I had the longest run of pain in the early part of the year while there was a lot of stress going on in the house due to building work: 42 entries over February 14th til the 25th March. I had a long run again in the summer – 27 entries 19th July – 14th August. I wasn’t particularly stressed and can’t pinpoint anything to that particular run.

I had quite a few nice spells with no pain at all, with the longest being 17 completely pain free days in a row in May (4th til 22nd). This was also during and straight after my detox retreat in Spain. This may or may not be a coincidence.

Where do you flare?

Most of the flares in the early part of the year were persistent in my elbow and shoulder. Most common areas for flares continue to be somewhere on the hand – wrist, base of the thumb, or any of the finger joints. My toes are rarely afflicted, but they have flared once or twice. I had a jaw flare twice. My knees have been troubling me off and on, but it seems that this may be down to tendonitis. I’m waiting for a physio appointment to assess this further

What I have not recorded in the app much is my fatigue or energy levels. I have three days of note where I was completely incapacited with fatigue.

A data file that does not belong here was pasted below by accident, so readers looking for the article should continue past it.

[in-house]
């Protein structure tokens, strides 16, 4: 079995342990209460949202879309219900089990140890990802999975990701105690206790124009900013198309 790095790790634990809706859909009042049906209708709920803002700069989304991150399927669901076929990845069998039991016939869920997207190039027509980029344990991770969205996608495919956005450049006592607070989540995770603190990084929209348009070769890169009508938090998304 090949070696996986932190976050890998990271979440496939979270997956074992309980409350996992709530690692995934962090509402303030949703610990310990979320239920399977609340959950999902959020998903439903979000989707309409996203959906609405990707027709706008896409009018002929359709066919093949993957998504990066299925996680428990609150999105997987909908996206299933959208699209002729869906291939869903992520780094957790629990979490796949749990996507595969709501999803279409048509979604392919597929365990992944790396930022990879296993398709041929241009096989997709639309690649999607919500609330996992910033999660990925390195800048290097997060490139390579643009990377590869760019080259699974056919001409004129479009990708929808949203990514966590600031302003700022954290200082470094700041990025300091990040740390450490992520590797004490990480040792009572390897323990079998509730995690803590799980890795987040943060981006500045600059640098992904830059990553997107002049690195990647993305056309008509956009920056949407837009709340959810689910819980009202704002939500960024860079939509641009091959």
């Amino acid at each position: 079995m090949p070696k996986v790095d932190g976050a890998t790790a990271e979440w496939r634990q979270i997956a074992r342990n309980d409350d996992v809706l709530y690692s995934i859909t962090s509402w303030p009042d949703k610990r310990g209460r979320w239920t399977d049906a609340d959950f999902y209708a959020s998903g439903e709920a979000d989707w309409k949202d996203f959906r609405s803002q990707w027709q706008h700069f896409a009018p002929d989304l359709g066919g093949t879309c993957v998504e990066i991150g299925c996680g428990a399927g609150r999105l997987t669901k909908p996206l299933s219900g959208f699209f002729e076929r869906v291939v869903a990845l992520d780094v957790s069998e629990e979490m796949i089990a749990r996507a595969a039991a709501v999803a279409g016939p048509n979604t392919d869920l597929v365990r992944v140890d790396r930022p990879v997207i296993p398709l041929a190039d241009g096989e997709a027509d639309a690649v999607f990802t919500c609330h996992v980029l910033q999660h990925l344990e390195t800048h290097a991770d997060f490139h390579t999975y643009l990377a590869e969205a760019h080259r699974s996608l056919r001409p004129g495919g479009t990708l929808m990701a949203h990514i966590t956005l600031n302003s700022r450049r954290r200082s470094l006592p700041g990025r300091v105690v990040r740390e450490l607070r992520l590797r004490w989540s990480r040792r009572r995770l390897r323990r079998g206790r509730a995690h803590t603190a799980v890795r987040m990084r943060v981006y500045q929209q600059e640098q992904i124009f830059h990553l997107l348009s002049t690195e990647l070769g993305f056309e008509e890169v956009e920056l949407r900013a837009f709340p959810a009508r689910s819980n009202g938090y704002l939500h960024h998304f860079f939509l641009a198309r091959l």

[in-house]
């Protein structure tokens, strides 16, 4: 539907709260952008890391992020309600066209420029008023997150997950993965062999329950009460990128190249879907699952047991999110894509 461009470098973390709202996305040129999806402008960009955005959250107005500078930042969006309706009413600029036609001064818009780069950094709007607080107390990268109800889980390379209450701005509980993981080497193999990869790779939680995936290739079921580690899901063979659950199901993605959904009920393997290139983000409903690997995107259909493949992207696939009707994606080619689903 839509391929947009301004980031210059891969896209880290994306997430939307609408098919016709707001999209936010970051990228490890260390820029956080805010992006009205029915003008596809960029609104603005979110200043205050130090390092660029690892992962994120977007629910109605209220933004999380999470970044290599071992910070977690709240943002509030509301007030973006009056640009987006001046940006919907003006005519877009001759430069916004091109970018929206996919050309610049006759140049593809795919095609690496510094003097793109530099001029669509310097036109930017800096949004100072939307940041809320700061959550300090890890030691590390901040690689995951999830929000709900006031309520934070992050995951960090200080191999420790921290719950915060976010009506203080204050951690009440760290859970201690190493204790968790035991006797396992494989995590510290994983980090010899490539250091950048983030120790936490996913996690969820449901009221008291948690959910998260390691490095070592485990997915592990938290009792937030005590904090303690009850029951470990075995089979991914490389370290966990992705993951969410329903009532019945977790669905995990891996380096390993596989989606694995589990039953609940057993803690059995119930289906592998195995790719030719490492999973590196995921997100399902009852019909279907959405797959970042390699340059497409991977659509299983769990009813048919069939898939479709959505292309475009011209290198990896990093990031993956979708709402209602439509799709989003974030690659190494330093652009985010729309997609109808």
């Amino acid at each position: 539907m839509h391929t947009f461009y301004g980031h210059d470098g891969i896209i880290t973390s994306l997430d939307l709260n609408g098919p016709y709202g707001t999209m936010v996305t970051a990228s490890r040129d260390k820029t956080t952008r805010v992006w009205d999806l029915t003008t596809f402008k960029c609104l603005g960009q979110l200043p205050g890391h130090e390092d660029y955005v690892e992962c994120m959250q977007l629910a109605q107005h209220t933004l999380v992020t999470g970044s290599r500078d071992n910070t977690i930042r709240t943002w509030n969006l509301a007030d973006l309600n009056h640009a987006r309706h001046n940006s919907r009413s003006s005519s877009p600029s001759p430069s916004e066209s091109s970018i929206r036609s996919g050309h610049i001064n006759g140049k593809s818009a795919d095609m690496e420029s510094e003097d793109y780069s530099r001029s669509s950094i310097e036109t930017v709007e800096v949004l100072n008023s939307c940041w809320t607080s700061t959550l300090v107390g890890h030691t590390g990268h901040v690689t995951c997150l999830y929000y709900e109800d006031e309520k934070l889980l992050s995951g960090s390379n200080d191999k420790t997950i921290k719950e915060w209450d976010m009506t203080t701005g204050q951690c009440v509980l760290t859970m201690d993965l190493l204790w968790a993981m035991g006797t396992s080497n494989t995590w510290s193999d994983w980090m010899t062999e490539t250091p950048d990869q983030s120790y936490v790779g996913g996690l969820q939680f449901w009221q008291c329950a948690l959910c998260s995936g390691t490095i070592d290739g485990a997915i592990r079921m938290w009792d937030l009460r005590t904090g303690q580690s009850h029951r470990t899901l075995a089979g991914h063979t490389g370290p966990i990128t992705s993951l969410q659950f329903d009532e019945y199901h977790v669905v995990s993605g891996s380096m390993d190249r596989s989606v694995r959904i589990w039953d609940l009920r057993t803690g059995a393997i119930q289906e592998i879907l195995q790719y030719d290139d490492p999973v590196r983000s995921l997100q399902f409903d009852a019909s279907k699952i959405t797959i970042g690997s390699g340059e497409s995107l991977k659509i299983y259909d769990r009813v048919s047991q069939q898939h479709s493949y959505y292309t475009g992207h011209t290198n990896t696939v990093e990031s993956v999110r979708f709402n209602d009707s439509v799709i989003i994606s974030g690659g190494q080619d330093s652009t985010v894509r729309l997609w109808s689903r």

Diet stuff

Overall, I do feel healthier at the moment, despite flaring from time to time. My energy seems more manageable, my mood more stable and my ability to cope with my PR much higher than it has ever been. I’ve been gluten-free since April and have been sticking to a fairly ‘clean’ alkaline type diet about 80% of the time. I notice that when I eat more sugary things, my mood and energy levels are both affected. I’m pretty committed to this new way of eating – which is just a stricter and healthier version of the mostly vegetarian diet I had already been following. But now, I eat less dairy, no gluten, and cook a lot more from scratch than ever before.

What about exercise?